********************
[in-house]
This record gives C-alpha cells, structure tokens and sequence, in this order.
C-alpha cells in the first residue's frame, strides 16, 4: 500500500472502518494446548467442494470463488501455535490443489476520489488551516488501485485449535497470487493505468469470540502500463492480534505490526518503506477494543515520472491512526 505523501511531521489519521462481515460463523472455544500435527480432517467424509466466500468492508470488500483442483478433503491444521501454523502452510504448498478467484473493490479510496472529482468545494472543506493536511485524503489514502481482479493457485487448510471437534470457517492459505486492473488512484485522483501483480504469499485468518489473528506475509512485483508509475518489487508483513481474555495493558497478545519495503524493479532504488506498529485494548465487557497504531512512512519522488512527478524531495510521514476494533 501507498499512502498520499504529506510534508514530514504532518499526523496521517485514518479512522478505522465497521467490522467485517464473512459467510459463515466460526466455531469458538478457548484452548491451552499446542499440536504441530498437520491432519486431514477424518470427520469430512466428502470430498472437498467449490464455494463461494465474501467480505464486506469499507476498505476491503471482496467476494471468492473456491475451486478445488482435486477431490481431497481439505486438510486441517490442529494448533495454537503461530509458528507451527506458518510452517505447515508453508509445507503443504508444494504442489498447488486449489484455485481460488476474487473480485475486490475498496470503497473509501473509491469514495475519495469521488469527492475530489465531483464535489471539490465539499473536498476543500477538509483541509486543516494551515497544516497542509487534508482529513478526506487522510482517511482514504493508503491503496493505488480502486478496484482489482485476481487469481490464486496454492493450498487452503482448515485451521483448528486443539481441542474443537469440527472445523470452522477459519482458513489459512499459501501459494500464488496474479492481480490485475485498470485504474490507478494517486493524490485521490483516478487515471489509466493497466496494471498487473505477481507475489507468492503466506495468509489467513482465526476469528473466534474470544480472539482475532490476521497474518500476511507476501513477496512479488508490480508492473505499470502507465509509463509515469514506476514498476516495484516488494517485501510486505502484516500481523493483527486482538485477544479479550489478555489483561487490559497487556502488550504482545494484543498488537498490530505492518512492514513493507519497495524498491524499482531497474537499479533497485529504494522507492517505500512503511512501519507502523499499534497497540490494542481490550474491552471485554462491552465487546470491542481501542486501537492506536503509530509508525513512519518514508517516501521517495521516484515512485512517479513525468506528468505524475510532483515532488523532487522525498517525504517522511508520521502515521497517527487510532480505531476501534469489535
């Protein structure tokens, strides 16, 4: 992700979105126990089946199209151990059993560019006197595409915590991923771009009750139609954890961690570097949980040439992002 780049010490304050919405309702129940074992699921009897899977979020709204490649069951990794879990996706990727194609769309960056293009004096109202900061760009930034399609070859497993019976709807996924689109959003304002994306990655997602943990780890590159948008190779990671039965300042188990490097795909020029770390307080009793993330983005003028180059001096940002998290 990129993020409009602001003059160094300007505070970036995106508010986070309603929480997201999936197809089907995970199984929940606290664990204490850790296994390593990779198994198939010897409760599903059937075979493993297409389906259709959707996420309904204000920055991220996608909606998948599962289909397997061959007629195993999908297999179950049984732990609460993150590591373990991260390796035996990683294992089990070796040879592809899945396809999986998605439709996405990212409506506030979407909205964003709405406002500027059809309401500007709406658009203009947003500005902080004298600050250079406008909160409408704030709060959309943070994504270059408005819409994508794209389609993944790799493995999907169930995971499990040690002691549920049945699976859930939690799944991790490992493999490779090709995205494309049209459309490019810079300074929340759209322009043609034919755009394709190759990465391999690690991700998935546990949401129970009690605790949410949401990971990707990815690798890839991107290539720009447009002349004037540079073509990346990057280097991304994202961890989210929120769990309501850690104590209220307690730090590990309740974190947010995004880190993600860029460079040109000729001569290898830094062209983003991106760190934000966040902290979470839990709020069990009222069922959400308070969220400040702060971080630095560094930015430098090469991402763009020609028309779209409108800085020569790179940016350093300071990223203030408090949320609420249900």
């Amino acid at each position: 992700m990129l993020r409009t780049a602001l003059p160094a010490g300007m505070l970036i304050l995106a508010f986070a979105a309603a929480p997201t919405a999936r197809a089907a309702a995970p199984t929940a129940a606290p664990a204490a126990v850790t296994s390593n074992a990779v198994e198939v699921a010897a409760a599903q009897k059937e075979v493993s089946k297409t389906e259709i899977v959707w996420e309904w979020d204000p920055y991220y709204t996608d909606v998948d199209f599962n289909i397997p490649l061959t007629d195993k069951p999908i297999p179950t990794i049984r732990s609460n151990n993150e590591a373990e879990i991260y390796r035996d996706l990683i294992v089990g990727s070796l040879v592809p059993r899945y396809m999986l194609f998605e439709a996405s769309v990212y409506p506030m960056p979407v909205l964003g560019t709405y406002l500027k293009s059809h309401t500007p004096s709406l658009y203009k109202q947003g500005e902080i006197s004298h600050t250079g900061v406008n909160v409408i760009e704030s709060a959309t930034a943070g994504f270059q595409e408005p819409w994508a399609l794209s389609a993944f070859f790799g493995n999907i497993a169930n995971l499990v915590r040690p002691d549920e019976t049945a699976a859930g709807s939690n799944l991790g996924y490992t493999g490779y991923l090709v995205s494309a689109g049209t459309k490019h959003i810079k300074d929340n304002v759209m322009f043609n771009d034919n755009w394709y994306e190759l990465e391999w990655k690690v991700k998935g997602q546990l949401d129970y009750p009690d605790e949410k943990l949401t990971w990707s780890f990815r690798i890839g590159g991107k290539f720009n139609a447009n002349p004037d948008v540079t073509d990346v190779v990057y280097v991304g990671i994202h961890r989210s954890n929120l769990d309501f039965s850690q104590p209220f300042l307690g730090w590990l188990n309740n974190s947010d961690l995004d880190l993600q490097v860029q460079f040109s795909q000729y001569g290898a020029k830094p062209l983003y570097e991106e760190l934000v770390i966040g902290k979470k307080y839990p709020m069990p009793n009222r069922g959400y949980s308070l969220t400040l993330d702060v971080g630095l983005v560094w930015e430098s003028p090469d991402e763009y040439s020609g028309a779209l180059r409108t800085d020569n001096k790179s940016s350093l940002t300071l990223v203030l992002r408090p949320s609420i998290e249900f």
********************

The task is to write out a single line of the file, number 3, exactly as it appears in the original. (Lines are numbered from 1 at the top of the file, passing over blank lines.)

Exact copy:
C-alpha cells in the first residue's frame, strides 16, 4: 500500500472502518494446548467442494470463488501455535490443489476520489488551516488501485485449535497470487493505468469470540502500463492480534505490526518503506477494543515520472491512526 505523501511531521489519521462481515460463523472455544500435527480432517467424509466466500468492508470488500483442483478433503491444521501454523502452510504448498478467484473493490479510496472529482468545494472543506493536511485524503489514502481482479493457485487448510471437534470457517492459505486492473488512484485522483501483480504469499485468518489473528506475509512485483508509475518489487508483513481474555495493558497478545519495503524493479532504488506498529485494548465487557497504531512512512519522488512527478524531495510521514476494533 501507498499512502498520499504529506510534508514530514504532518499526523496521517485514518479512522478505522465497521467490522467485517464473512459467510459463515466460526466455531469458538478457548484452548491451552499446542499440536504441530498437520491432519486431514477424518470427520469430512466428502470430498472437498467449490464455494463461494465474501467480505464486506469499507476498505476491503471482496467476494471468492473456491475451486478445488482435486477431490481431497481439505486438510486441517490442529494448533495454537503461530509458528507451527506458518510452517505447515508453508509445507503443504508444494504442489498447488486449489484455485481460488476474487473480485475486490475498496470503497473509501473509491469514495475519495469521488469527492475530489465531483464535489471539490465539499473536498476543500477538509483541509486543516494551515497544516497542509487534508482529513478526506487522510482517511482514504493508503491503496493505488480502486478496484482489482485476481487469481490464486496454492493450498487452503482448515485451521483448528486443539481441542474443537469440527472445523470452522477459519482458513489459512499459501501459494500464488496474479492481480490485475485498470485504474490507478494517486493524490485521490483516478487515471489509466493497466496494471498487473505477481507475489507468492503466506495468509489467513482465526476469528473466534474470544480472539482475532490476521497474518500476511507476501513477496512479488508490480508492473505499470502507465509509463509515469514506476514498476516495484516488494517485501510486505502484516500481523493483527486482538485477544479479550489478555489483561487490559497487556502488550504482545494484543498488537498490530505492518512492514513493507519497495524498491524499482531497474537499479533497485529504494522507492517505500512503511512501519507502523499499534497497540490494542481490550474491552471485554462491552465487546470491542481501542486501537492506536503509530509508525513512519518514508517516501521517495521516484515512485512517479513525468506528468505524475510532483515532488523532487522525498517525504517522511508520521502515521497517527487510532480505531476501534469489535